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Mark Atwood
Mark's Stories. "Are you her bodyguard?"
Several months ago, at the start of the local public school system year, I was visiting some friends of mine who have schoolage kids. One of their kids was about to start attending a new elementary school in the neighborhood, and so they had to go sign up for the PTA, meet the teacher, and all that stuff.

They asked me to keep an eye on their other kid while they did so. Kouryou-chan is an energetic little monkey who loves junglegyms, and this new school building happened to have a nice big one. It was swarming with kids from about age 4 to age 10, and ringed about by adults who were very obviously members of the "parent club".

I kind of stood out in the crowd, being garbed head to foot in black, with a duster, workboots, and pigsuede hat. But the other adults there took it in stride, accepting my place there, without staring or comment.

I kept slowly circling the play area, keeping Kouryou in sight at all times.

Once, a boy, about 10 years old, fell off one of the platforms, and his friends gathered uselessly around him, and the other adults all seemed paralyzed with "someone else's problem". After a handful of seconds of seeing this kid gasping on his back, I waded on in. My looming presence and imposing style of dress opened a path for me thru the double circle of gawking boys.

While being careful not to actually touch him (stupid cultural fears parent paranoia etc), I checked him over.

He could focus his eyes? Yes. Is he breathing? Yes. Any blood, or anything at an odd angle? No.
"Does anything really hurt?"
"Can you move your feet? You hands?"
He wiggles a bit, "Yes..."
"Can you get up?" He climbs to his feet.
"Does anything really hurt now?"
"Go find your parents."
And his useless barely pre-adolescent friends scatter, and he walks off.

I went back to circling the playground, watching my charge.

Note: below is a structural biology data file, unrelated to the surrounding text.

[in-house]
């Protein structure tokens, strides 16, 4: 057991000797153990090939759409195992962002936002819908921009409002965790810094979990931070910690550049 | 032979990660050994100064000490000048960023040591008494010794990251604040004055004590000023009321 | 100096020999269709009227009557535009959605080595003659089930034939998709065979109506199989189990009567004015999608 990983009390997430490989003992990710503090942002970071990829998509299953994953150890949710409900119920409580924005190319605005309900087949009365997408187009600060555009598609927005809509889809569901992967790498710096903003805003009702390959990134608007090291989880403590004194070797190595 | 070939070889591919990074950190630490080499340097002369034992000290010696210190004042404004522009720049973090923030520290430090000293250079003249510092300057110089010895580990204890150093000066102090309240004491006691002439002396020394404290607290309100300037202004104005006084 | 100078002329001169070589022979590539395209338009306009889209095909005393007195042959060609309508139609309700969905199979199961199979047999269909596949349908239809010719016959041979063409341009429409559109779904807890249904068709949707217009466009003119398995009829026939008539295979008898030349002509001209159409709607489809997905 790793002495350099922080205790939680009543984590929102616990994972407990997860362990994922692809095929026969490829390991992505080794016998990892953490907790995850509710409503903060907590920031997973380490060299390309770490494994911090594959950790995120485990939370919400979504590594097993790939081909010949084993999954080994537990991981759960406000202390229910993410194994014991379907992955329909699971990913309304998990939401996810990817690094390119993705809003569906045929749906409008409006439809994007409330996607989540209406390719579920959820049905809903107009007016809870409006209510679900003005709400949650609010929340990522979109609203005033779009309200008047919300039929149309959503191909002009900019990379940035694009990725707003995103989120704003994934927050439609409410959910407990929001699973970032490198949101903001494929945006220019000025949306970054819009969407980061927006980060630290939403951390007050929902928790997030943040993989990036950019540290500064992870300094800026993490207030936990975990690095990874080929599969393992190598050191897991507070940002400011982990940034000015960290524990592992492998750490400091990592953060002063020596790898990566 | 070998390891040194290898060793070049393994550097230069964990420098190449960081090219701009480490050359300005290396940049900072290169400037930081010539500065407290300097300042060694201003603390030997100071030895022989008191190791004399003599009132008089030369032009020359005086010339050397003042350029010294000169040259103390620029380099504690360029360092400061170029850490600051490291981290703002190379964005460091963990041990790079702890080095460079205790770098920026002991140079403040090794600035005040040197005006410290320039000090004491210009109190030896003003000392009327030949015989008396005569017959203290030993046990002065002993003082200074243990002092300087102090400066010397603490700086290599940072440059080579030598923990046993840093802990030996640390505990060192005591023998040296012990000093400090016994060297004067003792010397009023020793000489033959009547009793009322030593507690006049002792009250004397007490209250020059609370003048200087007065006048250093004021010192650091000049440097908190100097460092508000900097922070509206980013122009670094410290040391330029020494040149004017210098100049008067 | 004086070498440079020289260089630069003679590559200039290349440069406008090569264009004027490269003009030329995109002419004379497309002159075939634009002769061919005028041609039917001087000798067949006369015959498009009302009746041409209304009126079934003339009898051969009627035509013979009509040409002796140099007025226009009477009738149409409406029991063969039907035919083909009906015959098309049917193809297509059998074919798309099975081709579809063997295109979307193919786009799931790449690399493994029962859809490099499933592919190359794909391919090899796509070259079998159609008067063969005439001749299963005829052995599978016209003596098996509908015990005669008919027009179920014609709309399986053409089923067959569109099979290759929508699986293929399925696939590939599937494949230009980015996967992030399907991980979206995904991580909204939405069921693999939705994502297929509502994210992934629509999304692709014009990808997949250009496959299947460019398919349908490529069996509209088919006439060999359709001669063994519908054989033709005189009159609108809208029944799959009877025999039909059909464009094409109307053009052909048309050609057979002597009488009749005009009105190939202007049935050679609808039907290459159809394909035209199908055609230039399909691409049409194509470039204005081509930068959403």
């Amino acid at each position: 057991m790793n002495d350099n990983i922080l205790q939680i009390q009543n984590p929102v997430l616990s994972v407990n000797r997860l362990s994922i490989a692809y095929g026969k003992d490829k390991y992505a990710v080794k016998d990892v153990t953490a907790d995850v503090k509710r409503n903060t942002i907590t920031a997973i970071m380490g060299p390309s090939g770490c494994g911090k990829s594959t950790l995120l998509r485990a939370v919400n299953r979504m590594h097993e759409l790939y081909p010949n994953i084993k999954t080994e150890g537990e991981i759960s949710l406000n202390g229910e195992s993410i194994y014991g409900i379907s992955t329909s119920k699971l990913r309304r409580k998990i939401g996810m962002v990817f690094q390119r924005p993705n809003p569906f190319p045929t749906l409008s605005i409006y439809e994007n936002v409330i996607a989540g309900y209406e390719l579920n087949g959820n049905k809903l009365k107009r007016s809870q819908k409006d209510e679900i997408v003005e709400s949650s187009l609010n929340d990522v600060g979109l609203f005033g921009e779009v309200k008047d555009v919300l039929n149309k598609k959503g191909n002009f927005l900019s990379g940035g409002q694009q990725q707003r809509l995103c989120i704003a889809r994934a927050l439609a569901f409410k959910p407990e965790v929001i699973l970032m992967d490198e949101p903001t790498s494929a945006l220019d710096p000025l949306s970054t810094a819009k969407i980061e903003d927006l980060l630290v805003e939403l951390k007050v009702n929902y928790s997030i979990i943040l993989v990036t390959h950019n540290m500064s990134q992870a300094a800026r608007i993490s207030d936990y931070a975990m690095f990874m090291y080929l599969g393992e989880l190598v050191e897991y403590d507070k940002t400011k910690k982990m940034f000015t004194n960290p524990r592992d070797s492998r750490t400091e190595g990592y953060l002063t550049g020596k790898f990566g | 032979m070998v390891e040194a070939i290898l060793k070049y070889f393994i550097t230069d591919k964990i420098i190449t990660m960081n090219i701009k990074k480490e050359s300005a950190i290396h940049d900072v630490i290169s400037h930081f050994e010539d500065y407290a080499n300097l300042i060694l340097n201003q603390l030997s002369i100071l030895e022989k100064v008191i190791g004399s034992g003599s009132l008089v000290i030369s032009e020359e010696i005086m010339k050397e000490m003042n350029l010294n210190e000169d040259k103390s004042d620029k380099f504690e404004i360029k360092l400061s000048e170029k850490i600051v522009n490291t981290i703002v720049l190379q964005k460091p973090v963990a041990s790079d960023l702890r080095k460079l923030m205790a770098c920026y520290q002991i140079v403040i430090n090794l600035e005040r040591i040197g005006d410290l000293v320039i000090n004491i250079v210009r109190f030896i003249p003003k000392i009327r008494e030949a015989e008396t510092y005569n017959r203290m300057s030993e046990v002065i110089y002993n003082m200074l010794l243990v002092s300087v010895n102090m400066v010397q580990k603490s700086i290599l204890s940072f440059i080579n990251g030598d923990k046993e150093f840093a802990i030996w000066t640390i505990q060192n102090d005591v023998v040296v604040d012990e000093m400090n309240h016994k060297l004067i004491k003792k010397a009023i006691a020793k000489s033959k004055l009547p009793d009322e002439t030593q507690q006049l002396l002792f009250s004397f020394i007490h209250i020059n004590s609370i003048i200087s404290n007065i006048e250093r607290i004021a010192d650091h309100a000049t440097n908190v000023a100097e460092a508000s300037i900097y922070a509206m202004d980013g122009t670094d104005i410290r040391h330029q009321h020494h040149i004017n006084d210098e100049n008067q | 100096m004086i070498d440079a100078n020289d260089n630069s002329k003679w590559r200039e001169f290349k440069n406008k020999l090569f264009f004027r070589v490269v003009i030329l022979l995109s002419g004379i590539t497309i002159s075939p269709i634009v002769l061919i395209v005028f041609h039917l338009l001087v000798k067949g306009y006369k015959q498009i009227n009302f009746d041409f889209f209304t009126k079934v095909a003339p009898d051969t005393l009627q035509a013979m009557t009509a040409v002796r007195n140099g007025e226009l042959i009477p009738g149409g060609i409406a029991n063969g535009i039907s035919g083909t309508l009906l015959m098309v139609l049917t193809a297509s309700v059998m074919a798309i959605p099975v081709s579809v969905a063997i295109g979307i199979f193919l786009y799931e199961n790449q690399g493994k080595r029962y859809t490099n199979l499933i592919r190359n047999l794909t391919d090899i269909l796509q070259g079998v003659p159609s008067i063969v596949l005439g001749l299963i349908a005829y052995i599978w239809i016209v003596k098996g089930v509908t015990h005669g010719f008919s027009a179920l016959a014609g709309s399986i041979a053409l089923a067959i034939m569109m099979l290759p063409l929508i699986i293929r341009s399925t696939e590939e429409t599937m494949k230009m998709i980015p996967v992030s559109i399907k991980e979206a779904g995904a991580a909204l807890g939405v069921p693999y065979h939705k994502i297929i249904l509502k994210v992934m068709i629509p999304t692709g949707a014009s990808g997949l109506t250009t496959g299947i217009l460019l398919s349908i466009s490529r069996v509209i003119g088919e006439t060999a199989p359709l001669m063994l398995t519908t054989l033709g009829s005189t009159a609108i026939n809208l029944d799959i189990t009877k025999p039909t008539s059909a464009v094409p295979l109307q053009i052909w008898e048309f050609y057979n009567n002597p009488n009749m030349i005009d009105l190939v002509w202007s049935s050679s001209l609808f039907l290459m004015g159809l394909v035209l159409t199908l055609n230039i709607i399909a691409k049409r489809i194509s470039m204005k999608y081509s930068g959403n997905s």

Towards the end of the evening, after most of the other parents and their kids have left, a couple of boys approached me.

"Are you her bodyguard?", one of them asks me, pointing over at Kouryou.

I think for a moment. I'm not her parent, but I'm a guardian in every sense of the term. I watch her, I am to keep her safe from herself, from the local environment, and from others, but allow her the feeling of freedom in safety as she runs around. And if anyone tries to grab her or hurt her, I was ready and willing to open up an enormous can of whoop-ass to prevent it.

"Yes. Yes, I am."

Impressed and satisfied, the boys leave.

A little while later, we rejoined her parents, and we all had dinner together.


7 comments or Leave a comment
tonyawinter From: tonyawinter Date: July 6th, 2006 08:12 pm (UTC) (Link)
:) haha!
pr10n From: pr10n Date: July 6th, 2006 08:30 pm (UTC) (Link)
Awesome story.
gipsieee From: gipsieee Date: July 6th, 2006 08:59 pm (UTC) (Link)
broken_gizmo From: broken_gizmo Date: July 6th, 2006 10:20 pm (UTC) (Link)
That just rules.
tugrik From: tugrik Date: July 6th, 2006 11:12 pm (UTC) (Link)
Exceptional. :) Wish I could still pull 'that look' off too. Used to, back a decade ago.

Hey -- got time to drop me an email? What we're looking for (HL-S5687W) is out, and wanted to know if that offer of yours still stood...
intrepid_reason From: intrepid_reason Date: July 7th, 2006 01:00 am (UTC) (Link)
ROFL, I never heard about that...I love it!
also_huey From: also_huey Date: July 7th, 2006 01:51 am (UTC) (Link)
Towards the end of summer, while I was at college:

Most of my friends were a year ahead of me, and had graduated a few months earlier. I was- ...er, would have been a junior, had I not spent a lot more time worrying about important stuff like girls and beer than irrelevant shit like abstract algebra and diffie-Q homework. We all decided to drive back up to school on a Saturday morning. for our traditional saturday-morning-hangover breakfast. We get there, and Jerry, this freshman kid who had beaten Chris in a Tequilla-drinking contest, he says "I know where there's gonna be a great party". In a fit of "ha, I'm still young", everybody agrees to go. "Whose party is this?", we ask. "Some high-school kids", he tells us. "And where's it at?" we're kinda curious about. "Iowa", he says.

But we're still young. And, in fairness, by the end of breakfast, we were all about half-bent.

So we stopped at the liquor store next door, filled up the trunk of his car with beer, and were off to Iowa. Everybody grabs a couple cans of beer to drink while we're drivin', and as those get empty, we stop to communally piss off of bridge overpasses, and go to the trunk to get more beer.

In retrospect, it's a miracle we got there alive at all. My friend Mike the Sober Guy (he had an ulcer and didn't drink, but wasn't driving due to some kinda Drunk Logic or something) said "Y'know, I wasn't scared at all until I saw Huey put on his seatbelt. Then I was SURE that we were all going to die. But we did get there.

Hours later, at a four-keg bonfire outside some farm-kid's house in the middle of goddamn nowhere in Iowa, some cute little corn-fed high-school girl comes up to me and says "Hey! Aren't you Axl Rose?"

"Yes. Yes, I am."

I made it home three days later, but the rest of the story will not fit in this comment.
7 comments or Leave a comment